Re: [TLS] Network Tokens I-D and TLS / ESNI

Ben Schwartz <bemasc@google.com> Wed, 29 July 2020 20:48 UTC

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From: Ben Schwartz <bemasc@google.com>
Date: Wed, 29 Jul 2020 16:48:33 -0400
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To: Christian Huitema <huitema@huitema.net>
Cc: Yiannis Yiakoumis <yiannis@selfienetworks.com>, network-tokens@ietf.org, "<tls@ietf.org>" <tls@ietf.org>
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Subject: Re: [TLS] Network Tokens I-D and TLS / ESNI
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This proposal is highly ossifying.  Application protocols that are included
in this scheme become very difficult to update.  For example, in the case
of zero-rating, this proposal would only be able to zero-rate application
protocols that are understood by the network's token-parsing appliance.
This seems likely to have serious negative consequences for protocol
innovation, as these applications would no longer be able to implement
novel protocols without losing whatever advantage the network token
offers.  For TLS, this proposal would ossify the extension format, which
could no longer evolve in future TLS versions without risking loss of
network services.  The proposal also violates the TLS Protocol Invariants,
by attempting to process the ServerHello after forwarding an arbitrary
ClientHello.  It would also fail for QUIC, as previously noted, due to
QUIC's mobility support, which is important for performance on mobile
devices.

Additionally, storing this information in the TLS handshake causes an
unnecessary privacy loss: it forces the token to be visible across the
whole internet, even though it is only relevant on the near-client network
segment.  Even if the token is entirely opaque, a pervasive surveillance
adversary could distinguish between connections with and without tokens,
likely differentiating certain applications from others.

I recommend that the authors focus on the draft's proposal to use an IPv6
extension header, and remove the other proposed encapsulations.  Also,
please remove the specific extension number from Section 7.1 unless and
until IANA has allocated a number.  For testing, you should use a value
from the Private Use range, 65282-65535.

On Fri, Jun 26, 2020 at 1:43 PM Christian Huitema <huitema@huitema.net>
wrote:

>
> On 6/26/2020 10:16 AM, Yiannis Yiakoumis wrote:
>
>
>
>
> On Fri, Jun 26, 2020 at 7:29 AM, Christian Huitema <huitema@huitema.net>
> wrote:
>
>> On 6/25/2020 11:11 PM, Melinda Shore wrote:
>>
>> On 6/25/20 3:29 PM, Erik Nygren wrote:
>>
>> One quick comment is that binding tokens to IP addresses is strongly
>> counter-recommended.
>> It doesn't survive NATs or proxies, mobility, and it is especially
>> problematic in IPv6+IPv4 dual-stack environments.
>>
>> There's been a bunch of past work done developing similar sorts of
>> protocols, and for what it's worth I wrote up a mechanism for using address
>> tags and address rewrites, but unfortunately Cisco decided to patent it.
>> Anyway, there are ways of dealing with this problem that don't require
>> binding the address to the token ("all technical problems can be solved by
>> introducing a layer of indirection").
>>
>> There is also an interesting privacy issue. The token is meant to let a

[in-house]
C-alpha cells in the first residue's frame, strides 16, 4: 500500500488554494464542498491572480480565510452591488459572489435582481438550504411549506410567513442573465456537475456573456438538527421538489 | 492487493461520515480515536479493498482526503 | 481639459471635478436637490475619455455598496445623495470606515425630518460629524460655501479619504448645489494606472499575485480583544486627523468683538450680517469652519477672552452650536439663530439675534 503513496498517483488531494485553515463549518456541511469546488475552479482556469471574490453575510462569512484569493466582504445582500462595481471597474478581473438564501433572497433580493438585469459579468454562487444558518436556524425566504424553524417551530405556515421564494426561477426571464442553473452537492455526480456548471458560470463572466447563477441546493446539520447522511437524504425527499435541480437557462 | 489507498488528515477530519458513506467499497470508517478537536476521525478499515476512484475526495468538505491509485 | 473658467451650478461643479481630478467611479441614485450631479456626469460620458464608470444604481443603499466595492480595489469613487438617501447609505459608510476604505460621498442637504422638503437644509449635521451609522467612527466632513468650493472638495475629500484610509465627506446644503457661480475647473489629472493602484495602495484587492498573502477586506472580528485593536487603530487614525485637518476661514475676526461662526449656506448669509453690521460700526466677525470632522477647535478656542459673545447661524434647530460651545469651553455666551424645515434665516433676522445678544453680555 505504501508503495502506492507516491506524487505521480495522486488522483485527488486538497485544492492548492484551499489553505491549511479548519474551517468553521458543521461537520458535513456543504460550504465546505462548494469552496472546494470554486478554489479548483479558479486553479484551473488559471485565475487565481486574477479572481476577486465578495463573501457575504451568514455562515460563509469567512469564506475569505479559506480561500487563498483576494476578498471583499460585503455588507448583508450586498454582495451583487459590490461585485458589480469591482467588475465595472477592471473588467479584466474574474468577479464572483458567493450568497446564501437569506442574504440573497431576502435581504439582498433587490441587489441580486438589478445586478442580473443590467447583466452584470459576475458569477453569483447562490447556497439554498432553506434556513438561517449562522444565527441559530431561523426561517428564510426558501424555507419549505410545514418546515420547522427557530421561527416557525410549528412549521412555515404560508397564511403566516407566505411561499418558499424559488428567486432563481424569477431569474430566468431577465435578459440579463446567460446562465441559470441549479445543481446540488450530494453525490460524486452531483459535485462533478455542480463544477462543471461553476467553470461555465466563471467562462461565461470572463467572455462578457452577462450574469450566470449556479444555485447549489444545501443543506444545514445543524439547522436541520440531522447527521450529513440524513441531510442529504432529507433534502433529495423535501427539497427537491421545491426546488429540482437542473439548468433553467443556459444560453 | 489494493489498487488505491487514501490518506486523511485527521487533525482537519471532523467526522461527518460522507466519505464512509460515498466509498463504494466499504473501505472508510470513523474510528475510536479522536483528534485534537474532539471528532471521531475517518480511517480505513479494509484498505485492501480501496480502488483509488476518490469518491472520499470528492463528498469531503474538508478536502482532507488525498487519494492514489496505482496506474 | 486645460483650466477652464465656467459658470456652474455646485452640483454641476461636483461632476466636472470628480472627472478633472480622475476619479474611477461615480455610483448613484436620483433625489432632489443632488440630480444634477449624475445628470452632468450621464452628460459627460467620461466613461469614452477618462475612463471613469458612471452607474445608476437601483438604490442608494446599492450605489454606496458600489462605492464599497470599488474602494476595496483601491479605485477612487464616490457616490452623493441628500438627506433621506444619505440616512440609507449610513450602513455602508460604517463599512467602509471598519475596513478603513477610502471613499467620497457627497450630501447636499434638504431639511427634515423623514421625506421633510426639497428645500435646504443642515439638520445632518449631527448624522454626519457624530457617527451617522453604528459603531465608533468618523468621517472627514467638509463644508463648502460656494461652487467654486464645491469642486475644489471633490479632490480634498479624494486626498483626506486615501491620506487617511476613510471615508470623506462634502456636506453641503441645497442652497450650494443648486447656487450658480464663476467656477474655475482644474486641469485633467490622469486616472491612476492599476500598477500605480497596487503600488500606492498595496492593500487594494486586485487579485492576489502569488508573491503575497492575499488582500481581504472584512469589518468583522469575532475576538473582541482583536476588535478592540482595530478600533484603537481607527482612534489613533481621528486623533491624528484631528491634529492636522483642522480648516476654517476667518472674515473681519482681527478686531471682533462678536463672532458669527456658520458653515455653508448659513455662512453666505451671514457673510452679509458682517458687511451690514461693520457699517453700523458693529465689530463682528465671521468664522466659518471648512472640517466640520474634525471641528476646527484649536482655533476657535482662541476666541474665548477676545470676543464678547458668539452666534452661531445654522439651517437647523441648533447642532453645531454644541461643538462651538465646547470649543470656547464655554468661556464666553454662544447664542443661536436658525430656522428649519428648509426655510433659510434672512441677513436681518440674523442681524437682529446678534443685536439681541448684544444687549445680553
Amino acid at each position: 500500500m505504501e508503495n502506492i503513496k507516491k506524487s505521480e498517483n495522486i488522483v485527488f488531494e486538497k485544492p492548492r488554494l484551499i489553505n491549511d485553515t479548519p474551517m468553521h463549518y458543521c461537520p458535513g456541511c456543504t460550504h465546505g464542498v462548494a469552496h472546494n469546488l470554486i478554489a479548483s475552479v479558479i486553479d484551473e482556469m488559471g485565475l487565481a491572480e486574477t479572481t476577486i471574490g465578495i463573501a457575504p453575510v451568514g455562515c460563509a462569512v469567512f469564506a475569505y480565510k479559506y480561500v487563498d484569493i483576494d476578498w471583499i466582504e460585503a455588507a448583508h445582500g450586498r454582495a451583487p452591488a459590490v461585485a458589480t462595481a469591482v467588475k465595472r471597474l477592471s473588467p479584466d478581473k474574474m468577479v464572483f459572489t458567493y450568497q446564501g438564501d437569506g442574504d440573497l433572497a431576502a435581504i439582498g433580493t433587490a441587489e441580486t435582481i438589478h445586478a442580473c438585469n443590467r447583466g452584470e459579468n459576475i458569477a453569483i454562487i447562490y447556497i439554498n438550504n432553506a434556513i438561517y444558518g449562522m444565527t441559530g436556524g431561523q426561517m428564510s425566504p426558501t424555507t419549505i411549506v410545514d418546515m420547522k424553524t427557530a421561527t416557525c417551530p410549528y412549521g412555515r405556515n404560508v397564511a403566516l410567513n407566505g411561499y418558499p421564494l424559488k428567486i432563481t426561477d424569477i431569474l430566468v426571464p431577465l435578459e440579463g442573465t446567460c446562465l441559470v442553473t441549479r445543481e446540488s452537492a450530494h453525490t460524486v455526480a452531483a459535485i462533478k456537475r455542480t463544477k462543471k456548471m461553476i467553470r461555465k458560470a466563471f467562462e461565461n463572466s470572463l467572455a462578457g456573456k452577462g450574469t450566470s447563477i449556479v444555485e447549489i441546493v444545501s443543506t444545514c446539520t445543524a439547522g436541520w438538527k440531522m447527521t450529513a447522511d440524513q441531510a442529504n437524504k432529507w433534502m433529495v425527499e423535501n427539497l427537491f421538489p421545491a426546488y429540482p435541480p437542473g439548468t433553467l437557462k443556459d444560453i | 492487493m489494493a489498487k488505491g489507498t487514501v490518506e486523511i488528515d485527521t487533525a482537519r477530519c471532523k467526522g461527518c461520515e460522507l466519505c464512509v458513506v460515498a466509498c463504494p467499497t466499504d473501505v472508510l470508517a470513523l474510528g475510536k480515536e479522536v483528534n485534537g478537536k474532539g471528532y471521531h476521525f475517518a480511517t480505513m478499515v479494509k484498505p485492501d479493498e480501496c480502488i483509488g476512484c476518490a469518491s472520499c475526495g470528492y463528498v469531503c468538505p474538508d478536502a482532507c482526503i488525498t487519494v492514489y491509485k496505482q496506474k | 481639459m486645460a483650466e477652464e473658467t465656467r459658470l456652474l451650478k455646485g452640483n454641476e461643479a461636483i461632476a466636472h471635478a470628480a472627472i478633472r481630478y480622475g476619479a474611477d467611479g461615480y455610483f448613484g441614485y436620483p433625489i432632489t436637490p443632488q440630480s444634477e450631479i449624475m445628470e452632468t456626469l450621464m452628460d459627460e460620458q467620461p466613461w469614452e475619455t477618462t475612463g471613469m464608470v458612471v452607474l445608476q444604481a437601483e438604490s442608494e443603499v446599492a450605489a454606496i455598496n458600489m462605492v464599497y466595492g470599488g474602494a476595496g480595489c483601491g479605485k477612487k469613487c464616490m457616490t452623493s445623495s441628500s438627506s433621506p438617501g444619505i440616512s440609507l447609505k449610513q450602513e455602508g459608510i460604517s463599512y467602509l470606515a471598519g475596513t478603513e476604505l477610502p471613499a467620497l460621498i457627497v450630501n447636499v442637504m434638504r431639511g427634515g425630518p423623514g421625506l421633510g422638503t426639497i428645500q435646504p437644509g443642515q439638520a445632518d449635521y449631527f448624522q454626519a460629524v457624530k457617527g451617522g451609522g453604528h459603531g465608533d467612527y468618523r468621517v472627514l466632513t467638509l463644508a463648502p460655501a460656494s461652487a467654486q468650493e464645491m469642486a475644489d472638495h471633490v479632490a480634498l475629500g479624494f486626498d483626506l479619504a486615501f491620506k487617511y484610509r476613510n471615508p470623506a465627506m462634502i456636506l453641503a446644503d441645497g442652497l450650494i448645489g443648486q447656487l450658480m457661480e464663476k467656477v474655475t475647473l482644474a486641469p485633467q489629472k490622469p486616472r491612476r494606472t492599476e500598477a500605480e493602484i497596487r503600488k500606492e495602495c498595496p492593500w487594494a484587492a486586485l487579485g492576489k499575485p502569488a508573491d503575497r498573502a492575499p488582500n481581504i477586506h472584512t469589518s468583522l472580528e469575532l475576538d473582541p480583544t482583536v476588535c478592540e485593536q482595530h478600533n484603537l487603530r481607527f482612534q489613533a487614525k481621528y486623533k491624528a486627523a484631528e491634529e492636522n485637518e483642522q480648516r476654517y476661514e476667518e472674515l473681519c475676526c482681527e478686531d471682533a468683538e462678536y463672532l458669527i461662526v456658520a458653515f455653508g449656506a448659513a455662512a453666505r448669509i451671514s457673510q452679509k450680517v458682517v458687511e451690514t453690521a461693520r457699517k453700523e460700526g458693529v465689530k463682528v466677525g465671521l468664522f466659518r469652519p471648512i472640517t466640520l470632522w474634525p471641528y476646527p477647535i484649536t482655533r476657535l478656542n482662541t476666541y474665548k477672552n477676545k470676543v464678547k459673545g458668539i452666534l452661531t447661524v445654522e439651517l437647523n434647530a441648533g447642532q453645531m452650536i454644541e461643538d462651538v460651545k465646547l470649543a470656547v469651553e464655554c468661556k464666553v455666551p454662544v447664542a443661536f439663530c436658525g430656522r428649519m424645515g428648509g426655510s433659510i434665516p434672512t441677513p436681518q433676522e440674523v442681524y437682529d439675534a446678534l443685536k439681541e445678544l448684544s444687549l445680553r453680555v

>> provider identify some properties of the connection. I suppose there are
>> ways to do that without having it become a unique identifier that can be
>> tracked by, well, pretty much everybody. But you have better spell out
>> these ways.
>>
>
> You are right that for the duration of a token, one could use it to
> identify an endpoint (either application or most likely a combination of
> user/application). Tokens expire and intermediary nodes cannot correlate
> tokens with each other as they are encrypted. So tracking cannot happen
> across different tokens (of the same user), or between token-enabled and
> non-token-enabled traffic. I guess similar type of tracking happens when
> users are not behind a NAT and their IP address can be used to track them.
> Would it make sense to have the user add a random value to a token, and
> then encrypt it with the network's public key, so that each token becomes
> unique and cannot be tracked. Would that address the privacy concerns
> better?
>
> That would certainly be better. The basic rule is that any such identifier
> should be used only once. Pretty much the same issue as the session resume
> tickets.
>
>
> Then, there are potential interactions with ESNI/ECH. The whole point of
>> ECH is to keep private extensions private. The token extension would need
>> to be placed in the outer envelope, which is public but does not expose
>> seemingly important information like the SNI or the ALPN.
>>
>
> Ah, I was not aware that ESNI can now include all CH extensions - thanks
> for the pointer. Yes, the token would have to stay on the outer envelope so
> the network can process it. The main idea is you can encrypt everything
> that is client-server specific, and just keep a token to explicitly
> exchange information with trusted networks.
>
> There are also implications for QUIC, in which the TLS data is part of an
>> encrypted payload. The encryption key of the TLS carrying initial packets
>> is not secret in V1, but it might well become so in a future version.
>>
>
> Haven't looked into QUIC yet, but is on the list of things to do. If
> anyone is interested to help us explore this, please let me know.
>
> You may want to have that discussion in the QUIC WG. If you are building
> some kind of QoS service, you probably want it to work with QUIC too.
>
> -- Christian Huitema
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